Tuesday, March 31, 2009

today : wired

The BBC has finally got it's finger out and has started showing The Wire. It's funny, British TV just doesn't seem to be able to cope with the best of intelligent American TV. It never knows where to put it, especially with comedy but often with drama too. Seinfeld was bounced all over the place for years and never really got an audience here. Now the same fate has befallen Curb Your Enthusiasm - finding it is like finding a reliable stock option. The Wire found a place on the FX channel but was snuck out and got a pretty poor audience. ITV was pretty brave to buy Dexter but then couldn't decide what to do with it.

Which, in some ways is good, because we get to watch these things on DVD. Over the past couple of years critics have increasingly drooled over The Wire (I guess they got to see it) and there has been a groundswell of TV
aficionados lending each other box sets and setting up informal discussion groups.

Because for really great TV drama, it turns out that DVD is the absolute best medium. The West Wing - which I still nominate as the best network drama of all time, is 41 minutes per episode. Hardly any longer than a traditional BBC sitcom. it's hard to wait a week for such a small portion. But on DVD over 24 episodes it's a different story. You can watch episodes in chunks, or even treat a season as a holiday from real life and normal TV. Myself, I can do 14 hours straight - no problem and get through a season in a weekend.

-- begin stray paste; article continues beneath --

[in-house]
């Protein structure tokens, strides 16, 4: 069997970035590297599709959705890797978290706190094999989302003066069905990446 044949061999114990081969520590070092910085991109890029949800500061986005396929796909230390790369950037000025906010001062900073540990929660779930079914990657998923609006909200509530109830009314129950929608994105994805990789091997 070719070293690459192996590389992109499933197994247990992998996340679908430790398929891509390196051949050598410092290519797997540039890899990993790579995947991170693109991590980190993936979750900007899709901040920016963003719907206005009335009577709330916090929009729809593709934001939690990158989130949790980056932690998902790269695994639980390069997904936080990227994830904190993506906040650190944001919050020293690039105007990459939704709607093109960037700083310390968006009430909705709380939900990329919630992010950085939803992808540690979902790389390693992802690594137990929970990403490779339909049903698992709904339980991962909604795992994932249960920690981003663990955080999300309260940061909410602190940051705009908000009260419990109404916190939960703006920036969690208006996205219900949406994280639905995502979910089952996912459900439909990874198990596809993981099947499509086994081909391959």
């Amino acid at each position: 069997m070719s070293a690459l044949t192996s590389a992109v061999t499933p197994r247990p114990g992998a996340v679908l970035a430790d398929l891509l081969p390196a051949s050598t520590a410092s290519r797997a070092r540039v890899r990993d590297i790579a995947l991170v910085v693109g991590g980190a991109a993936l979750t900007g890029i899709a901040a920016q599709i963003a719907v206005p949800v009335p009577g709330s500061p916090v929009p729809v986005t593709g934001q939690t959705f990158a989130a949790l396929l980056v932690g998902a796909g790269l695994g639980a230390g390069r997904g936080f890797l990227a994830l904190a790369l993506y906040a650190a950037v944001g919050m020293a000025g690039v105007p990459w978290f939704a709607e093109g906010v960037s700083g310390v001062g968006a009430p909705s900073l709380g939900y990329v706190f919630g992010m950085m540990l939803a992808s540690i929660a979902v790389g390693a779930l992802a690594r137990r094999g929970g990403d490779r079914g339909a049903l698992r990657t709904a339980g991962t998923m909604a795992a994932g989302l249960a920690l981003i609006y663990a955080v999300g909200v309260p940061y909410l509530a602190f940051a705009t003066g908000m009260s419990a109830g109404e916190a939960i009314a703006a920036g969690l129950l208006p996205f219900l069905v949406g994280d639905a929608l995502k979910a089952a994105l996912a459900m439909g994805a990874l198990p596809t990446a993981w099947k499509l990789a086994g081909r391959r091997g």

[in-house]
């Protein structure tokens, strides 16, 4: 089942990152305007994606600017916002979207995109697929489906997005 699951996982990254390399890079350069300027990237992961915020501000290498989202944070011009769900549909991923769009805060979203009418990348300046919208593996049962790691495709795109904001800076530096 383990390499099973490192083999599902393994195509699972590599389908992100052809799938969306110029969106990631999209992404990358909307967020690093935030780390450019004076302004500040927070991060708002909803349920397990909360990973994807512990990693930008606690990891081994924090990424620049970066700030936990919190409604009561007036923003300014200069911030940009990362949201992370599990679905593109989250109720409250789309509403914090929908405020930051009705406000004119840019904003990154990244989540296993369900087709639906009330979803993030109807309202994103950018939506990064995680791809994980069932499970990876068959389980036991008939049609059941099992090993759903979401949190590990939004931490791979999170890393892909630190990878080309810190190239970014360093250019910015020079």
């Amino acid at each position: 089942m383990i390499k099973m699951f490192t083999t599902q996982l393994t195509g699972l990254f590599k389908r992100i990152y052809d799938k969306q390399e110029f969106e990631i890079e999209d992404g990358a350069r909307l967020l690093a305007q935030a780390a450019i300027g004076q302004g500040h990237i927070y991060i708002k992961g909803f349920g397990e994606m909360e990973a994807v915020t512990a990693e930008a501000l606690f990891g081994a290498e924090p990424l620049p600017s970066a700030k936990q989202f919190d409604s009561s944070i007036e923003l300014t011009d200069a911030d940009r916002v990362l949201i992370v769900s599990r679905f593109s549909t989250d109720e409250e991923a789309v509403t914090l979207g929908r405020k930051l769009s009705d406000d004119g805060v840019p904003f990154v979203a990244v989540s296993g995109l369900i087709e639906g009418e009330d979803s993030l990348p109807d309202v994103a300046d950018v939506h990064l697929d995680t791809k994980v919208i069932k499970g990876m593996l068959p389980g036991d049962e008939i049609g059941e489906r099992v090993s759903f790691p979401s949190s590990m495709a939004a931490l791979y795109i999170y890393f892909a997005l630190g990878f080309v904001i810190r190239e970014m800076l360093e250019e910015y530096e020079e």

But it's not only the flexibility of watching options that make DVD the best place to catch your drama fix. The best of TV has production values that are pretty much equal to film. In fact, the only difference seems to be the gratuitous use of expensive CGI in almost every movie released these days, as well as star salaries that make Fred Goodwin's pension look like parking change in the well of the car.

Who wants to watch broadcast TV when you can get 5.1 surround, digital picture beauty from a DVD? Tonight's episode one of The Wire
broadcast on BBC2 looked like an American TV series - a little too brightly coloured, a touch fuzzy round the edges, the sound compressed into a gluey, syrupy centred noise How ironic. TV that suffers from being broadcast on TV.

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